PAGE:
Gasoline Futures Plummet to 20-Year Low On Flatlining Demand
(Bloomberg) -- U.S. gasoline futures settled at the lowest in more than two decades as the coronavirus pandemic crushed demand and forced local governments across the country to issue shelter-in-place orders.
Nymex futures prices fell 32% on Monday. The price fallout has also forced widespread production cuts at refineries across the country. Profit margins on fuel production have collapsed with the spread between West Texas Intermediate crude and Nymex RBOB futures turning negative for the first time since 2008.
Crude and fuel prices have plummeted this month as Saudi Arabia and Russia pump supply into the market at an unprecedented rate, further hurting an energy complex that’s already hit with weaker global consumption due to the virus. Further complicating matters, the world is also running out of space for jet fuel storage.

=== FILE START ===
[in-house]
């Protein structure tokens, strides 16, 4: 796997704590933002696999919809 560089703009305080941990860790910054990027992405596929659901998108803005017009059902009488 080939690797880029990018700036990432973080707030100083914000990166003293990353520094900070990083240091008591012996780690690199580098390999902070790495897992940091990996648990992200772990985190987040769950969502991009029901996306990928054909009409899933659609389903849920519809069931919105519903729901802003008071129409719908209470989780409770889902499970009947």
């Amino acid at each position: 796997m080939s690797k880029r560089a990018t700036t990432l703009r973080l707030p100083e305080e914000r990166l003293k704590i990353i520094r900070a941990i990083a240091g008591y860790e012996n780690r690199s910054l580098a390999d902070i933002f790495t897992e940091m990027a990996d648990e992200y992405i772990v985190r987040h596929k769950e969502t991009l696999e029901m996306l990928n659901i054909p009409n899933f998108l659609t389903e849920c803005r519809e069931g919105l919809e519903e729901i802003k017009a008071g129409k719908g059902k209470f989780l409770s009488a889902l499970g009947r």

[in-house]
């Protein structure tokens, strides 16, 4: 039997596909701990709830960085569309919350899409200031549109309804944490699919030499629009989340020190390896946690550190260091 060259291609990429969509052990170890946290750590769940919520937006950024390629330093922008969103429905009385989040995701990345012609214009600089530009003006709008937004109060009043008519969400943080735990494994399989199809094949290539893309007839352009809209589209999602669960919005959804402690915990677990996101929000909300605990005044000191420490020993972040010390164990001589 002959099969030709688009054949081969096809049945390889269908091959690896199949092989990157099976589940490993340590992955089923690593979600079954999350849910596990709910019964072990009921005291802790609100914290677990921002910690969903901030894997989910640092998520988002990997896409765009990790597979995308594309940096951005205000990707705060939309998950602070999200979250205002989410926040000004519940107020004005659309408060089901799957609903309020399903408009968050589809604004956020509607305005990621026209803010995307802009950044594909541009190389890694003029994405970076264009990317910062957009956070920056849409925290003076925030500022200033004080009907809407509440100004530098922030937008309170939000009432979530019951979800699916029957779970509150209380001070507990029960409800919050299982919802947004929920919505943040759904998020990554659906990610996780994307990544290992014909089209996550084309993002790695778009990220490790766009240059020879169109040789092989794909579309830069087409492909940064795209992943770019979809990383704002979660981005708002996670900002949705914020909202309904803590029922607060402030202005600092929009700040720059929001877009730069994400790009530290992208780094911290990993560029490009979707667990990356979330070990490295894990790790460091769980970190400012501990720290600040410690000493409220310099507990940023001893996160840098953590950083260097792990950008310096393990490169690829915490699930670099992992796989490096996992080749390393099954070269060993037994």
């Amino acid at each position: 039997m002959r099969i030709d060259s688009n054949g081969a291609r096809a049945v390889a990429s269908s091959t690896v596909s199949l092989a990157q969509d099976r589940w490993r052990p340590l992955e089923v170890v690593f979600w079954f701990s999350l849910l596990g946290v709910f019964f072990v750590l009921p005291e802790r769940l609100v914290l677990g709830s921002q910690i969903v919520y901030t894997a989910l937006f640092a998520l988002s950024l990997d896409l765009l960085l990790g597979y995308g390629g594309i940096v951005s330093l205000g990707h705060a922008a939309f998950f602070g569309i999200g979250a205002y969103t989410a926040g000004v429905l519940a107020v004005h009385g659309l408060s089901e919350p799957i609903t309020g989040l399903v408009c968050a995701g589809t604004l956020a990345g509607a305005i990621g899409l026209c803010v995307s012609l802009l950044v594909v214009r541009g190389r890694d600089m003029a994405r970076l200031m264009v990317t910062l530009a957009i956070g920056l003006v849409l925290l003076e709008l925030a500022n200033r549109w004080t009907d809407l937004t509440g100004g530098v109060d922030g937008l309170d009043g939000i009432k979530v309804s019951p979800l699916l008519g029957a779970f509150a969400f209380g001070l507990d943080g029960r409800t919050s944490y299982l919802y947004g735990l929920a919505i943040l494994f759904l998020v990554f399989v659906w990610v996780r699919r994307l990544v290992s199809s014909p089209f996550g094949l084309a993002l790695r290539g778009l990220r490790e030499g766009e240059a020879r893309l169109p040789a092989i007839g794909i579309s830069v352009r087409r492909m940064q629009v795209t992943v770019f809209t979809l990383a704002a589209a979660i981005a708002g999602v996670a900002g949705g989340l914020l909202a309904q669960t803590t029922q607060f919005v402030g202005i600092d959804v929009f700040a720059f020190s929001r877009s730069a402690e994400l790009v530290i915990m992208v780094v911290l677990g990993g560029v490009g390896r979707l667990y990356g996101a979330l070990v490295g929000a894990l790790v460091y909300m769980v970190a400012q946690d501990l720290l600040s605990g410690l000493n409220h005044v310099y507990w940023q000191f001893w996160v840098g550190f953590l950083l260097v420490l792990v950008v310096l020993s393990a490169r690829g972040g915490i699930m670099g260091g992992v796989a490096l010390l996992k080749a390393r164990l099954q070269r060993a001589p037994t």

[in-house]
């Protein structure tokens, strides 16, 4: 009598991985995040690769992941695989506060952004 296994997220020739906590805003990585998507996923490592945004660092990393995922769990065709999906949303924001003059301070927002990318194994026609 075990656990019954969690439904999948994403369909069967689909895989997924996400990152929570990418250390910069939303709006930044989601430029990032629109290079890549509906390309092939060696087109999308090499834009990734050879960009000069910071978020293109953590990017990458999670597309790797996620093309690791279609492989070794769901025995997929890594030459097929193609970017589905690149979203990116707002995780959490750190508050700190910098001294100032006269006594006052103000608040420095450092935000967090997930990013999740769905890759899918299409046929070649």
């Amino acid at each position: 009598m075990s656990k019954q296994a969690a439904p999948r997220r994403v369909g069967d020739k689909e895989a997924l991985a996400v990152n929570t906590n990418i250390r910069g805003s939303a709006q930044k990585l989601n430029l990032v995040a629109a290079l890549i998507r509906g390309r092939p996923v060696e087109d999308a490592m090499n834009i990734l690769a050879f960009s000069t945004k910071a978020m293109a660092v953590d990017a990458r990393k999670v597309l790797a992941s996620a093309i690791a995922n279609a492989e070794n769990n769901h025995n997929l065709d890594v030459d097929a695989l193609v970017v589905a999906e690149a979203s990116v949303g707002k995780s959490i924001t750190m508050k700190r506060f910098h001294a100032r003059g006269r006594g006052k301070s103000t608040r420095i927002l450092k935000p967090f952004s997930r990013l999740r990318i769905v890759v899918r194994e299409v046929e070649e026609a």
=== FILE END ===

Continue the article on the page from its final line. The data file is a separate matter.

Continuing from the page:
Pump prices at a few U.S. stations have fallen to under $1 a gallon and drivers are likely to see prices continuing to drop. Retail prices are likely to dip below $1.99 a gallon in next three days and under $1.50 by mid-April, according to Patrick DeHaan, an analyst at GasBuddy.
Nymex gasoline futures settled at 41.18 cents a gallon, the lowest level since March 1999. The European gasoline benchmark fell more than 30% on Monday to the lowest since at least 2010, according to data compiled by Bloomberg.
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